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Popcorn Time for the web shuts down

Browser Popcorn had a glorious 48–72 hour run

A version of Popcorn Time built for the web is shutting down after just a couple of days online. Browser Popcorn launched this weekend as a way to stream pirated movies and TV shows from the web, and it began receiving quite a bit of attention last night. Since then, the site's owner, who has identified himself as a 15-year-old named Milan Kragujevic, says he's received a cease and desist order from the MPAA; the MPAA is also said to have gone after his domain registrar and hosting provider, leading Kragujevic to switch the site from one domain to another earlier today. Despite Kragujevic's quick reaction to keep the service online as recently as this morning, he's now decided to call it quits and shut down the piracy site.

"It was a nice ride, but it's time to move on," Kragujevic writes. "I will be distancing myself from further development of Browser Popcorn." Kragujevic writes that Browser Popcorn was never meant to be "a battle for piracy," but rather "an experiment with the streaming technology." That's not exactly aligned with Kragujevic's earlier statements, but 24 hours of legal notices are the kind of thing that might change your mind. Kragujevic tells Motherboard that he's planning to replace Browser Popcorn with a "legal movie recommendation service." He might also open source the code behind Browser Popcorn, so it's possible that another developer will revive it in the future.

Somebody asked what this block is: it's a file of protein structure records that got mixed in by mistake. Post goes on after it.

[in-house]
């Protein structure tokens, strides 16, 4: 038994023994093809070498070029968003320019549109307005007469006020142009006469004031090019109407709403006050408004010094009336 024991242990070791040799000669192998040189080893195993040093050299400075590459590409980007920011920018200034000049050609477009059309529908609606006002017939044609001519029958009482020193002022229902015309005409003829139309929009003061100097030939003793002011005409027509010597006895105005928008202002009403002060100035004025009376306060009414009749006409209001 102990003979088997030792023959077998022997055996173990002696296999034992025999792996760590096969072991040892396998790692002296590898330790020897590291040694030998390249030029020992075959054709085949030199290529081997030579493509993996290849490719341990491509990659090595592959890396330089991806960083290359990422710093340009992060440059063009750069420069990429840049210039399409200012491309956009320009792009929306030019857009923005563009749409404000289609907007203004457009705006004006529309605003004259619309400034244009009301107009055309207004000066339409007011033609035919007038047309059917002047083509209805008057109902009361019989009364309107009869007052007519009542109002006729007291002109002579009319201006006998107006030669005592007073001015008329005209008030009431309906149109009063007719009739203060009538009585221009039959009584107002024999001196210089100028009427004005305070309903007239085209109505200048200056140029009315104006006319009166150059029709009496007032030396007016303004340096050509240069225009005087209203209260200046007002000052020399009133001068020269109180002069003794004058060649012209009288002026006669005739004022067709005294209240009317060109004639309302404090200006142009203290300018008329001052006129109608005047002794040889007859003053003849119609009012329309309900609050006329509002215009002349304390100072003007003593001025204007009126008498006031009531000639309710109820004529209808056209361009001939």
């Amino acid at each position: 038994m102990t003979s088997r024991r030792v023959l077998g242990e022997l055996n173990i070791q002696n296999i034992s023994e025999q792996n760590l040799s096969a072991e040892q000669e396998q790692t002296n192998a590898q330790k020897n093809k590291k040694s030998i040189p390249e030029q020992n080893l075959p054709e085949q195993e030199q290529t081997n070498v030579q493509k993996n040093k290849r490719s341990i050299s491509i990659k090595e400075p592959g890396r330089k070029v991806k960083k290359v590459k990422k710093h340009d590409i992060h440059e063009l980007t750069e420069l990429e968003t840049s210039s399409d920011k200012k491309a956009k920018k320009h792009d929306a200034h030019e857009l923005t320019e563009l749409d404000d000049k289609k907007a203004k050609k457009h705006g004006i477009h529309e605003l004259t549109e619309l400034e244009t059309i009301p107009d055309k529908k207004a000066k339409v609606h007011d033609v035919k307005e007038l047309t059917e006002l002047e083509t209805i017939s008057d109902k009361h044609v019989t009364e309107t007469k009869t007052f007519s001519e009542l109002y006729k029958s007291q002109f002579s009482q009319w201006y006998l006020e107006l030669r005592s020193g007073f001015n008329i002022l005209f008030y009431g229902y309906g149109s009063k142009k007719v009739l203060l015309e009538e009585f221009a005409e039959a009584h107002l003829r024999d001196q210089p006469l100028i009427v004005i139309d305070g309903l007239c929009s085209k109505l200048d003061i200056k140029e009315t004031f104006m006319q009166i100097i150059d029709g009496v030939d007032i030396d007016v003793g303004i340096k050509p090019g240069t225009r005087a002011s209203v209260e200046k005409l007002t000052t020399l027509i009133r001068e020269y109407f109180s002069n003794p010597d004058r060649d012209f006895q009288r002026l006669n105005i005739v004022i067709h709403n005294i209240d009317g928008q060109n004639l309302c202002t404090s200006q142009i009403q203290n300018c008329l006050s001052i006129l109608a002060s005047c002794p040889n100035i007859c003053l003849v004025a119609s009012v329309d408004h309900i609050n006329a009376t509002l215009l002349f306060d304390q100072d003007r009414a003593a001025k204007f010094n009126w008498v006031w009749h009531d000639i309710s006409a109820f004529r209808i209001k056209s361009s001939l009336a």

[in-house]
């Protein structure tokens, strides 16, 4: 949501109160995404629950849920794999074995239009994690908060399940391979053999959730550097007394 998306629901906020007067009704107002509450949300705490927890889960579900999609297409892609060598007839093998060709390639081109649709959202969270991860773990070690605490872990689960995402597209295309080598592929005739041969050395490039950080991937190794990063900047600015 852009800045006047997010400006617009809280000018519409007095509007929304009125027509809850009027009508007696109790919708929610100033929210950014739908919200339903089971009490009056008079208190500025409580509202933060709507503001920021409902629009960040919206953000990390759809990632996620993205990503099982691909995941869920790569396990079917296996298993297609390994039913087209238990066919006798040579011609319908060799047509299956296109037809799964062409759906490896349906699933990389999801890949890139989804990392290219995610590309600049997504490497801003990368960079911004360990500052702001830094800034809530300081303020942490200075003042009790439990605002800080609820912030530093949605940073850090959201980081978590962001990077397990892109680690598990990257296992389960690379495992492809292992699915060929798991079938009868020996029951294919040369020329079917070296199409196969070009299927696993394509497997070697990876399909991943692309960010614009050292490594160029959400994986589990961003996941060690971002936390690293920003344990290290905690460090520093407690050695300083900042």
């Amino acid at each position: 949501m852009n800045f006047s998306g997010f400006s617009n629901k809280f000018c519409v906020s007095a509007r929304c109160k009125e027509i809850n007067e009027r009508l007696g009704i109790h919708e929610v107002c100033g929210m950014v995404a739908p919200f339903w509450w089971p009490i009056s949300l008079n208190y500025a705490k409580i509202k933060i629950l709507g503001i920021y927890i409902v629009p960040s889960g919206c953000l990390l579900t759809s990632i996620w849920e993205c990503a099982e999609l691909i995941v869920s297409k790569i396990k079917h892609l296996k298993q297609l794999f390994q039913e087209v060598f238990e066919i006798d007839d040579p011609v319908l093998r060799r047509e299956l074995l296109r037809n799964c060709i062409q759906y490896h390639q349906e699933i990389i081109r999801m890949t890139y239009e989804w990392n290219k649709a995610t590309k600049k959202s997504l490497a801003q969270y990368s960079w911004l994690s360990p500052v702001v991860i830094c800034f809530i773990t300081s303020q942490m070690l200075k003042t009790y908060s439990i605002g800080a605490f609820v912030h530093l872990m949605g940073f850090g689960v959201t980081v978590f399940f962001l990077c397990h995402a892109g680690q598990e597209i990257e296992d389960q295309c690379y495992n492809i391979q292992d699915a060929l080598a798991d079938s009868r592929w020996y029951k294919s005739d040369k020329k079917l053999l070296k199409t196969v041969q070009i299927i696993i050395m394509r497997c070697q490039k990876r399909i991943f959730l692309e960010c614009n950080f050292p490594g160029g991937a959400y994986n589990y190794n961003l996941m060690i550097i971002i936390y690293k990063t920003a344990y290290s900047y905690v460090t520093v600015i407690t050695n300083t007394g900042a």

Update October 21st, 3:45PM ET: Browser Popcorn has been handed off to a new developer and come back online at a new domain. That means the site probably won't be turning into a recommendation service. It also means the original headline of this story, "Popcorn Time for the web permanently shuts down," was incorrect. The headline has been updated to reflect this.


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